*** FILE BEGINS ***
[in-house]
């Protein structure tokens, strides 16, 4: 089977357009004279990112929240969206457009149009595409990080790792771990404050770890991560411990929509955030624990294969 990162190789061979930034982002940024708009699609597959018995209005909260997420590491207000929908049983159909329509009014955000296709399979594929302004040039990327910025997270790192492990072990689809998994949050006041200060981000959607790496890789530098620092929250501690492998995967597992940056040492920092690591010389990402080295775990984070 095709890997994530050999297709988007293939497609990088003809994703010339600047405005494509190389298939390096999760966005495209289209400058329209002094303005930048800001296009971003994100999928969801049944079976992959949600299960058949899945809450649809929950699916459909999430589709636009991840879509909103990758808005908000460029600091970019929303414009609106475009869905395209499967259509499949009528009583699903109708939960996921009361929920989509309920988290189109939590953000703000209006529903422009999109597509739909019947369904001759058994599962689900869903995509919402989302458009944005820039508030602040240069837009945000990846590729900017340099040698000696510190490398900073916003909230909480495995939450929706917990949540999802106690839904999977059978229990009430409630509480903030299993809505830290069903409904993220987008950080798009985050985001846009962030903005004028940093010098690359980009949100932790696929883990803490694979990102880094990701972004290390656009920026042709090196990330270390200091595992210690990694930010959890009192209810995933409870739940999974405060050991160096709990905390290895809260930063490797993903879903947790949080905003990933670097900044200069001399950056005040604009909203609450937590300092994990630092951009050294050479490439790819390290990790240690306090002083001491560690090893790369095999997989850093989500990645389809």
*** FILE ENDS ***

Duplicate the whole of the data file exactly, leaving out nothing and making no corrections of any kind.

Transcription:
[in-house]
């Protein structure tokens, strides 16, 4: 089977357009004279990112929240969206457009149009595409990080790792771990404050770890991560411990929509955030624990294969 990162190789061979930034982002940024708009699609597959018995209005909260997420590491207000929908049983159909329509009014955000296709399979594929302004040039990327910025997270790192492990072990689809998994949050006041200060981000959607790496890789530098620092929250501690492998995967597992940056040492920092690591010389990402080295775990984070 095709890997994530050999297709988007293939497609990088003809994703010339600047405005494509190389298939390096999760966005495209289209400058329209002094303005930048800001296009971003994100999928969801049944079976992959949600299960058949899945809450649809929950699916459909999430589709636009991840879509909103990758808005908000460029600091970019929303414009609106475009869905395209499967259509499949009528009583699903109708939960996921009361929920989509309920988290189109939590953000703000209006529903422009999109597509739909019947369904001759058994599962689900869903995509919402989302458009944005820039508030602040240069837009945000990846590729900017340099040698000696510190490398900073916003909230909480495995939450929706917990949540999802106690839904999977059978229990009430409630509480903030299993809505830290069903409904993220987008950080798009985050985001846009962030903005004028940093010098690359980009949100932790696929883990803490694979990102880094990701972004290390656009920026042709090196990330270390200091595992210690990694930010959890009192209810995933409870739940999974405060050991160096709990905390290895809260930063490797993903879903947790949080905003990933670097900044200069001399950056005040604009909203609450937590300092994990630092951009050294050479490439790819390290990790240690306090002083001491560690090893790369095999997989850093989500990645389809």